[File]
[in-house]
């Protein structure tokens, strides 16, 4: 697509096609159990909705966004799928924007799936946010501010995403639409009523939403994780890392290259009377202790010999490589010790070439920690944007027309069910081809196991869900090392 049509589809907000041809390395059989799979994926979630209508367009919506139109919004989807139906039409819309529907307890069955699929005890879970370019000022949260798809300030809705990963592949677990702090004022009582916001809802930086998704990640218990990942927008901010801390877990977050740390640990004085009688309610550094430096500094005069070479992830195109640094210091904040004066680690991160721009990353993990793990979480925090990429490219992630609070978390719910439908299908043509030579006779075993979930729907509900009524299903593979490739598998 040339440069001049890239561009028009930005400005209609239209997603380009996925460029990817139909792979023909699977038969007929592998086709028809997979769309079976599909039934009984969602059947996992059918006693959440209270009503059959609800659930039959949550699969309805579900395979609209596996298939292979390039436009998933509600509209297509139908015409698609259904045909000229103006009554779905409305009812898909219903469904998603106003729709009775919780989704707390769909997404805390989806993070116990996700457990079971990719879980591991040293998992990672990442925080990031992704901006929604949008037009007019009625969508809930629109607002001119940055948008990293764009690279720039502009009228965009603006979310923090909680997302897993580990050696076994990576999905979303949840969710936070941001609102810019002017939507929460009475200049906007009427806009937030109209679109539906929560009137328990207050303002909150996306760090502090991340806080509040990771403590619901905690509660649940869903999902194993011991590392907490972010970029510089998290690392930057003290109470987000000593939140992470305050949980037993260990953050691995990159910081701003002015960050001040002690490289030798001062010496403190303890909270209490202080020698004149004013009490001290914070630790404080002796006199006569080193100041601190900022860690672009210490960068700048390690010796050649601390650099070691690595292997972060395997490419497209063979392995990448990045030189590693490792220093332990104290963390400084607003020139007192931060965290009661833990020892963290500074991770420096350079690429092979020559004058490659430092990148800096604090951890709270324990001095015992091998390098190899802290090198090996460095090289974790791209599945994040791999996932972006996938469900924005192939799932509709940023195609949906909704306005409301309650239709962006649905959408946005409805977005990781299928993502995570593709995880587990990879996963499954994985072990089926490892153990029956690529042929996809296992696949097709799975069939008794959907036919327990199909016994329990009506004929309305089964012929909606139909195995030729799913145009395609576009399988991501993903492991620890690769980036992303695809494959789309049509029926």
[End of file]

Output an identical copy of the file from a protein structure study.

[in-house]
């Protein structure tokens, strides 16, 4: 697509096609159990909705966004799928924007799936946010501010995403639409009523939403994780890392290259009377202790010999490589010790070439920690944007027309069910081809196991869900090392 049509589809907000041809390395059989799979994926979630209508367009919506139109919004989807139906039409819309529907307890069955699929005890879970370019000022949260798809300030809705990963592949677990702090004022009582916001809802930086998704990640218990990942927008901010801390877990977050740390640990004085009688309610550094430096500094005069070479992830195109640094210091904040004066680690991160721009990353993990793990979480925090990429490219992630609070978390719910439908299908043509030579006779075993979930729907509900009524299903593979490739598998 040339440069001049890239561009028009930005400005209609239209997603380009996925460029990817139909792979023909699977038969007929592998086709028809997979769309079976599909039934009984969602059947996992059918006693959440209270009503059959609800659930039959949550699969309805579900395979609209596996298939292979390039436009998933509600509209297509139908015409698609259904045909000229103006009554779905409305009812898909219903469904998603106003729709009775919780989704707390769909997404805390989806993070116990996700457990079971990719879980591991040293998992990672990442925080990031992704901006929604949008037009007019009625969508809930629109607002001119940055948008990293764009690279720039502009009228965009603006979310923090909680997302897993580990050696076994990576999905979303949840969710936070941001609102810019002017939507929460009475200049906007009427806009937030109209679109539906929560009137328990207050303002909150996306760090502090991340806080509040990771403590619901905690509660649940869903999902194993011991590392907490972010970029510089998290690392930057003290109470987000000593939140992470305050949980037993260990953050691995990159910081701003002015960050001040002690490289030798001062010496403190303890909270209490202080020698004149004013009490001290914070630790404080002796006199006569080193100041601190900022860690672009210490960068700048390690010796050649601390650099070691690595292997972060395997490419497209063979392995990448990045030189590693490792220093332990104290963390400084607003020139007192931060965290009661833990020892963290500074991770420096350079690429092979020559004058490659430092990148800096604090951890709270324990001095015992091998390098190899802290090198090996460095090289974790791209599945994040791999996932972006996938469900924005192939799932509709940023195609949906909704306005409301309650239709962006649905959408946005409805977005990781299928993502995570593709995880587990990879996963499954994985072990089926490892153990029956690529042929996809296992696949097709799975069939008794959907036919327990199909016994329990009506004929309305089964012929909606139909195995030729799913145009395609576009399988991501993903492991620890690769980036992303695809494959789309049509029926």